Trade mark infringement is far more common than most business owners would expect. Brands that start developing a good reputation in the marketplace are often copied or imitated by other companies trying to capitalise on their growing goodwill. In this post, we will discuss what the trade mark infringement process involves and how a company can enforce their trade mark rights.
What is trade mark infringement?
If a company uses an identical or similar trade mark for the same set of goods or services to a registered trade mark, they are committing trade mark infringement. Due to the similarity, the trade mark can cause confusion in the public. Consumers might believe that the product or service being offered by the company bares a relation to the registered trade mark.
This can lead to a number of issues for the company with the registered trade mark. It can cause a decline in their sales. Their reputation can be affected if the similar product or service is of sub-par category thus being detrimental to a mark’s distinctive character leading to dilution of their trade mark.
A good example of trade mark infringement by an identical logo can be seen below
When a trade mark has significant reputation, any same or similar mark will also be counted as an infringement regardless of what products or services are being sold. A company cannot use a similar sounding name or logo to a reputable trade mark.
How do you address trade mark infringement?
Once a clear case of trade mark infringement has been established, the company with the registered trade mark has to enforce its protection. This can be done in a number of ways which have been outlined below.
An often necessary step in most legal matters, mediation can be used to come to an agreeable settlement between two parties. It is a cheaper and quicker alternative to court action. The UK Intellectual Property Office (IPO) provides accredited mediation services covering a range of intellectual property rights.
Using Intellectual Property Enterprise Court (IPEC)
IPEC has been created to help small and medium-sized companies as well as individuals to resolve intellectual property (IP) issues in a more affordable manner. A trade mark infringement matter would be covered under the IPEC.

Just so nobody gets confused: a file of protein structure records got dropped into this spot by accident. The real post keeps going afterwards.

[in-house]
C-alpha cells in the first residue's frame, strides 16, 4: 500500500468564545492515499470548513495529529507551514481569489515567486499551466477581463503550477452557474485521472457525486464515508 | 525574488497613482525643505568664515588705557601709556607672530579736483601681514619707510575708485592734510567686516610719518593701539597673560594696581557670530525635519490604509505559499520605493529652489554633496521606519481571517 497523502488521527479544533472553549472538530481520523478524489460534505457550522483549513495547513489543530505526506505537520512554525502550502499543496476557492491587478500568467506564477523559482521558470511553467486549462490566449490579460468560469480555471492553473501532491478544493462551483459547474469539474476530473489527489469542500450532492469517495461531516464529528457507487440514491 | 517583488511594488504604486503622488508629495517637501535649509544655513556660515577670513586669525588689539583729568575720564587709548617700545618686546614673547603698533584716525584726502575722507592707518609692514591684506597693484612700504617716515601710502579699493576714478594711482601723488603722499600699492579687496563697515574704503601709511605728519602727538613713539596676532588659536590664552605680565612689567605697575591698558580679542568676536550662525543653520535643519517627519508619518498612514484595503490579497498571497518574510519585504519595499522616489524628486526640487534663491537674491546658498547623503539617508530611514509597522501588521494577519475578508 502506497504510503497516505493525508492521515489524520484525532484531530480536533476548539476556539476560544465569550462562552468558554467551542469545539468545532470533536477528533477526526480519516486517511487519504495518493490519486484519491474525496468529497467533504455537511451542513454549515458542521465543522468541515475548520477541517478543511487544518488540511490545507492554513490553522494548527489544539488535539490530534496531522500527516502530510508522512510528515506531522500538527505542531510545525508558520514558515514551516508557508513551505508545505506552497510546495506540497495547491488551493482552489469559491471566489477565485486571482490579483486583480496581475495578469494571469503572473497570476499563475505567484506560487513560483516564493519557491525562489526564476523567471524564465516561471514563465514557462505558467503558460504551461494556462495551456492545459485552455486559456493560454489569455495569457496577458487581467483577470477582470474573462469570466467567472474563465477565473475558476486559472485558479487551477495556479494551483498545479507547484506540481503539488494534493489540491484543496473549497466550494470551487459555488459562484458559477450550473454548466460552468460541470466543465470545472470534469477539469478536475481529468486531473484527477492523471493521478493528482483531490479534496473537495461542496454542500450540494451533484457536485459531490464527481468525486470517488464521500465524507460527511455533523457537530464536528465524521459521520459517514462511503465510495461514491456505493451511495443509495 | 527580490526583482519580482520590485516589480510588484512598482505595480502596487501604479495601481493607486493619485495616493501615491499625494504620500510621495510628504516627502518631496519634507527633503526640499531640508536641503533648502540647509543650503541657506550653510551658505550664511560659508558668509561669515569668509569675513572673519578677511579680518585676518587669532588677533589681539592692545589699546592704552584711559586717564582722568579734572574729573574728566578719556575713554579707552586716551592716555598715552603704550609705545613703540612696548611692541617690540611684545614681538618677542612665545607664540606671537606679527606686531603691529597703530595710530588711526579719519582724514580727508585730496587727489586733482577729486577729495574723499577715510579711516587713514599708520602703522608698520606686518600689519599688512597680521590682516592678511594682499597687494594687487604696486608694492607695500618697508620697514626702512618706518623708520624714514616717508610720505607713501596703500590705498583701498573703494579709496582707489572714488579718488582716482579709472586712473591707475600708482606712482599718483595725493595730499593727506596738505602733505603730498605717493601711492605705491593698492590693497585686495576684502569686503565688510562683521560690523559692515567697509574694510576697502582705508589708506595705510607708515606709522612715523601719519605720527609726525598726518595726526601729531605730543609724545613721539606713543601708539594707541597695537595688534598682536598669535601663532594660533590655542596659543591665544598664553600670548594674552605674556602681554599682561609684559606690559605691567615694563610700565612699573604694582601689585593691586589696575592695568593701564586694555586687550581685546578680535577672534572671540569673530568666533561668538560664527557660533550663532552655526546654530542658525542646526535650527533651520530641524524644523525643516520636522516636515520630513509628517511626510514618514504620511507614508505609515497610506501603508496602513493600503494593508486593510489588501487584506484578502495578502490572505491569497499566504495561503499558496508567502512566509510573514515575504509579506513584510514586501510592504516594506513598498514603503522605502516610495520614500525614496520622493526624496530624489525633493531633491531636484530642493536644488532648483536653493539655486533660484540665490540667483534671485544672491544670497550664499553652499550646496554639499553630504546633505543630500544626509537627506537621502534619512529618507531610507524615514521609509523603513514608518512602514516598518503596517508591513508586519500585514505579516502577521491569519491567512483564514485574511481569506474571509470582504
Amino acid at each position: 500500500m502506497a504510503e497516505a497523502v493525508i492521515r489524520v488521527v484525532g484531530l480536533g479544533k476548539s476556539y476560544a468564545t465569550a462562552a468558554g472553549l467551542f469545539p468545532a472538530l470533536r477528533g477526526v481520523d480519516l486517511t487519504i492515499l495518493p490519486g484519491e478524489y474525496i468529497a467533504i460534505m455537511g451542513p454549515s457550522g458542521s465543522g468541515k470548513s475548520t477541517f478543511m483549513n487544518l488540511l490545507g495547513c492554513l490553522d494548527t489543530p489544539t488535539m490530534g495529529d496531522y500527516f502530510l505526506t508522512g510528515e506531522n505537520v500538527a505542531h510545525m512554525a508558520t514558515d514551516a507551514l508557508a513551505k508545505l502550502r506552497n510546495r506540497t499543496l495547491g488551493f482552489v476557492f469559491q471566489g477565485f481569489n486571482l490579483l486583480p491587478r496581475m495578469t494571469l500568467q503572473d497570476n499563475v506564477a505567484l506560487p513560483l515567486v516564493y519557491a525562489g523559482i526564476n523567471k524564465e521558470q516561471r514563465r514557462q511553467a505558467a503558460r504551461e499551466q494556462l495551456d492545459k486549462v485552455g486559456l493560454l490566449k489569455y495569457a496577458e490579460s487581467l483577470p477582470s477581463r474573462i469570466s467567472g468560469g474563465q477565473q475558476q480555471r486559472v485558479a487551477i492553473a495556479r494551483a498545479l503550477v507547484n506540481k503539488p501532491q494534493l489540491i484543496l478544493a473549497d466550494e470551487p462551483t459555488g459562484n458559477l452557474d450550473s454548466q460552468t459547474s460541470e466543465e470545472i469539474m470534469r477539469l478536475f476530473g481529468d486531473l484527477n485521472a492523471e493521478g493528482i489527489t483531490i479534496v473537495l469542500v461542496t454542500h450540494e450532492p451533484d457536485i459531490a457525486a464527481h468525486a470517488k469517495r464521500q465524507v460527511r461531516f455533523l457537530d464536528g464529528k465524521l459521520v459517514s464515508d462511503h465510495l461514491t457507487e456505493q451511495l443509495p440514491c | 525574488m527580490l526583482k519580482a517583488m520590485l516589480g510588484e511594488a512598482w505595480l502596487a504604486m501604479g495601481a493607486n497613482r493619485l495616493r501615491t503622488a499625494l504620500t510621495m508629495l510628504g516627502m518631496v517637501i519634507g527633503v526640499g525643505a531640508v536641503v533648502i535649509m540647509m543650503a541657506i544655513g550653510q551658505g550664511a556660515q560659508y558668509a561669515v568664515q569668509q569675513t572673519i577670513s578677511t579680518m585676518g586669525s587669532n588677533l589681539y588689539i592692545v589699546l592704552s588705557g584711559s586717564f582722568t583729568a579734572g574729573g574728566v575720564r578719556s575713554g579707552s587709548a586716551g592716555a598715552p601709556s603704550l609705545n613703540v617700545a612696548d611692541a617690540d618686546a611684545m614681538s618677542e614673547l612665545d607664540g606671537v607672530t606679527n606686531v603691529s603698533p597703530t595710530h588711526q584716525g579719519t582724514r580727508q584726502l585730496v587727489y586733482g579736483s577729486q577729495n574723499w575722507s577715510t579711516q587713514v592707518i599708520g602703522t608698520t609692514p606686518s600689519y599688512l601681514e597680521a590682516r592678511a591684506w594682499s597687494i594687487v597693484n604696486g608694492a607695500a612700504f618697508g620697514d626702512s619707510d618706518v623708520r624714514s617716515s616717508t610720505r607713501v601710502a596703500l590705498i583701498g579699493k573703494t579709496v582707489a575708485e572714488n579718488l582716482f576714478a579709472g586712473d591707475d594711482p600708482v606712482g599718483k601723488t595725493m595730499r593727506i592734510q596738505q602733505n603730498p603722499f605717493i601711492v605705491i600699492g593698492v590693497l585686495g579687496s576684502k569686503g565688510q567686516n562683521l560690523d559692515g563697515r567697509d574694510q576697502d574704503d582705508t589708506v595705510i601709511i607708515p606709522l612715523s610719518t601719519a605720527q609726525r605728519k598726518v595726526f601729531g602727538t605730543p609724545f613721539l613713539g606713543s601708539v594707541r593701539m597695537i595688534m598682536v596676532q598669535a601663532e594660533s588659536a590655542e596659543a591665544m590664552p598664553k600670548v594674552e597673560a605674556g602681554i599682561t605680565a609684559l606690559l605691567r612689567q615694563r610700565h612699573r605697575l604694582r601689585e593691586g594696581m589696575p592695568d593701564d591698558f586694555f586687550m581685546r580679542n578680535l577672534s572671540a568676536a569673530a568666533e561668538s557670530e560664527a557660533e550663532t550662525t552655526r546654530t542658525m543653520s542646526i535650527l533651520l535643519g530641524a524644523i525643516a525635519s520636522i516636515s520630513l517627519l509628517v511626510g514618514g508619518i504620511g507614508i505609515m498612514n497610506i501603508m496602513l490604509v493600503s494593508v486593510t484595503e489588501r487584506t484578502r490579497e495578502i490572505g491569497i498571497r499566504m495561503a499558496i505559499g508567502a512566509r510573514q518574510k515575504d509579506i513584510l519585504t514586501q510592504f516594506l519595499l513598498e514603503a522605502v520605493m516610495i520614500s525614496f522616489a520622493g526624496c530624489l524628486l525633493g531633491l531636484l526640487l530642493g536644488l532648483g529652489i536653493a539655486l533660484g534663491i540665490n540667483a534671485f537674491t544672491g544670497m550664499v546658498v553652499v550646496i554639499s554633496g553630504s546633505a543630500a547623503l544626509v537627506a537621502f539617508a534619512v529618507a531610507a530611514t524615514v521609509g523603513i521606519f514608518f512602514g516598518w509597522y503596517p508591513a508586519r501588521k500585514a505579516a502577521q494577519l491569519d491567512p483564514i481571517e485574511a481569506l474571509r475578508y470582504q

IPEC offers two procedures, which are listed below.
- IPEC (Small Claims Track): Claims less than £10,000. No legal representation is required.
- IPEC (Multi Track): Recoverable costs are cappeTraded at £50,000, while the value of damages claim is capped at a maximum of £500,000.
Any claim worth more than £500,000 in damages or lost profits will have to be taken to the High Court.
How would a trade mark infringement process be started?
If a company finds a clear case of trade mark infringement, it is recommended that they contact a trade mark attorney to discuss the matter. In doing so, they can learn what the steps will be in order to deal with the matter.
As a first step in stopping trade mark infringement, the infringer must be notified of the issue through a cease and desist letter. The purpose of this is to stop them from continuing the use of their trade mark and understand the consequences they can face as a result of this infringement.
Mediation services can be used at this point as well as an attempt made to amicable resolve the matter directly between the two parties. This is often requested before court action is taken and is seen as a positive step.
Once no resolution can be achieved either directly or through mediation. The next step is to escalate the matter in the court. This is time consuming and costly.
One of the most important aspects of trade mark infringement is gathering evidence of losses, damage to reputation or any other issues caused by it. This can be difficult, especially proving financial losses as a result of trade mark infringement. Some methods of quantifying losses are through researching website traffic, brand recognition online and obtaining company financial information, if possible.
The same applies for proving damages to reputation. If the infringer has received negative feedback and reviews publicly, it can be used to show damage to reputation.
If you were to come across a case of trade mark infringement, it would be best to start by contacting a trade mark attorney or intellectual property solicitor and then following the steps outlined above.